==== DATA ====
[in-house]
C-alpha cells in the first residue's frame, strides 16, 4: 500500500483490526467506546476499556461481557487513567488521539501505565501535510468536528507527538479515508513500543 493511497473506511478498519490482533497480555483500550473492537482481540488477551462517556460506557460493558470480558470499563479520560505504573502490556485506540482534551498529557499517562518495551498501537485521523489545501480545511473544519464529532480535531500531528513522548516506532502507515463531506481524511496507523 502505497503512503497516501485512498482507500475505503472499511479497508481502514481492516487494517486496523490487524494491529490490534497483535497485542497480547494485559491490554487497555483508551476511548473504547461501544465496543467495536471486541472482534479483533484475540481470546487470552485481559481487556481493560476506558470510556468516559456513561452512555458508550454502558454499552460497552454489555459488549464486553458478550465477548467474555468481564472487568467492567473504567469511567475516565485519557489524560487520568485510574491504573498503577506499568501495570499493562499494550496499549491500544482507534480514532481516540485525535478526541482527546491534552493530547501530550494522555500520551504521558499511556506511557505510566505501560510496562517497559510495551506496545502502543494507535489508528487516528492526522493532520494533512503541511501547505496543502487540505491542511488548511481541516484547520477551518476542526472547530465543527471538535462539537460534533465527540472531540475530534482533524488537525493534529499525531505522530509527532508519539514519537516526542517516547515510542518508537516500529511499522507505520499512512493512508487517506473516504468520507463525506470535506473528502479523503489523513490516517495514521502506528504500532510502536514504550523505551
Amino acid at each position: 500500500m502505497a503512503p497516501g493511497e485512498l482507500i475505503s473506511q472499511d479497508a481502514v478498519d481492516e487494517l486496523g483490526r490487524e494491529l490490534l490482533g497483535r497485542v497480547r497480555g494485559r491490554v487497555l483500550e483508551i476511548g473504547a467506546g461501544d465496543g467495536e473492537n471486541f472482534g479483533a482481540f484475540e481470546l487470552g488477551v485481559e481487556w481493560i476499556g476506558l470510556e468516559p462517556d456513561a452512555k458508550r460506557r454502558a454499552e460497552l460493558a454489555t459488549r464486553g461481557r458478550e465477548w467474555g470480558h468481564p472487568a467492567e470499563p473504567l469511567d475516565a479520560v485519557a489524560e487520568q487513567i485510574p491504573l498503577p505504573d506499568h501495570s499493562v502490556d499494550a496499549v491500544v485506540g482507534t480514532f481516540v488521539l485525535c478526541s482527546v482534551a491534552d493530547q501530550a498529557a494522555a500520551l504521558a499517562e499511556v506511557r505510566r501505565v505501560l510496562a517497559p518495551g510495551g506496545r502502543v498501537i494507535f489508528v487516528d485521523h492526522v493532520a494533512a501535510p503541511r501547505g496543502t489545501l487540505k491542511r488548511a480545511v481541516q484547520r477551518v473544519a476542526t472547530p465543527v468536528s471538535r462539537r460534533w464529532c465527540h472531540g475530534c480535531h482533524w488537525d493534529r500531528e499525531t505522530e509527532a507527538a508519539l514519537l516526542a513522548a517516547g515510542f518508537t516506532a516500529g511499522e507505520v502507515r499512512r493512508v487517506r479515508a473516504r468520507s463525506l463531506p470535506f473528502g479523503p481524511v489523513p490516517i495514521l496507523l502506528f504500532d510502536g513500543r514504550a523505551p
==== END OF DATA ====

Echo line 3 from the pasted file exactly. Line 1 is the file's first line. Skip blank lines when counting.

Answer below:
Amino acid at each position: 500500500m502505497a503512503p497516501g493511497e485512498l482507500i475505503s473506511q472499511d479497508a481502514v478498519d481492516e487494517l486496523g483490526r490487524e494491529l490490534l490482533g497483535r497485542v497480547r497480555g494485559r491490554v487497555l483500550e483508551i476511548g473504547a467506546g461501544d465496543g467495536e473492537n471486541f472482534g479483533a482481540f484475540e481470546l487470552g488477551v485481559e481487556w481493560i476499556g476506558l470510556e468516559p462517556d456513561a452512555k458508550r460506557r454502558a454499552e460497552l460493558a454489555t459488549r464486553g461481557r458478550e465477548w467474555g470480558h468481564p472487568a467492567e470499563p473504567l469511567d475516565a479520560v485519557a489524560e487520568q487513567i485510574p491504573l498503577p505504573d506499568h501495570s499493562v502490556d499494550a496499549v491500544v485506540g482507534t480514532f481516540v488521539l485525535c478526541s482527546v482534551a491534552d493530547q501530550a498529557a494522555a500520551l504521558a499517562e499511556v506511557r505510566r501505565v505501560l510496562a517497559p518495551g510495551g506496545r502502543v498501537i494507535f489508528v487516528d485521523h492526522v493532520a494533512a501535510p503541511r501547505g496543502t489545501l487540505k491542511r488548511a480545511v481541516q484547520r477551518v473544519a476542526t472547530p465543527v468536528s471538535r462539537r460534533w464529532c465527540h472531540g475530534c480535531h482533524w488537525d493534529r500531528e499525531t505522530e509527532a507527538a508519539l514519537l516526542a513522548a517516547g515510542f518508537t516506532a516500529g511499522e507505520v502507515r499512512r493512508v487517506r479515508a473516504r468520507s463525506l463531506p470535506f473528502g479523503p481524511v489523513p490516517i495514521l496507523l502506528f504500532d510502536g513500543r514504550a523505551p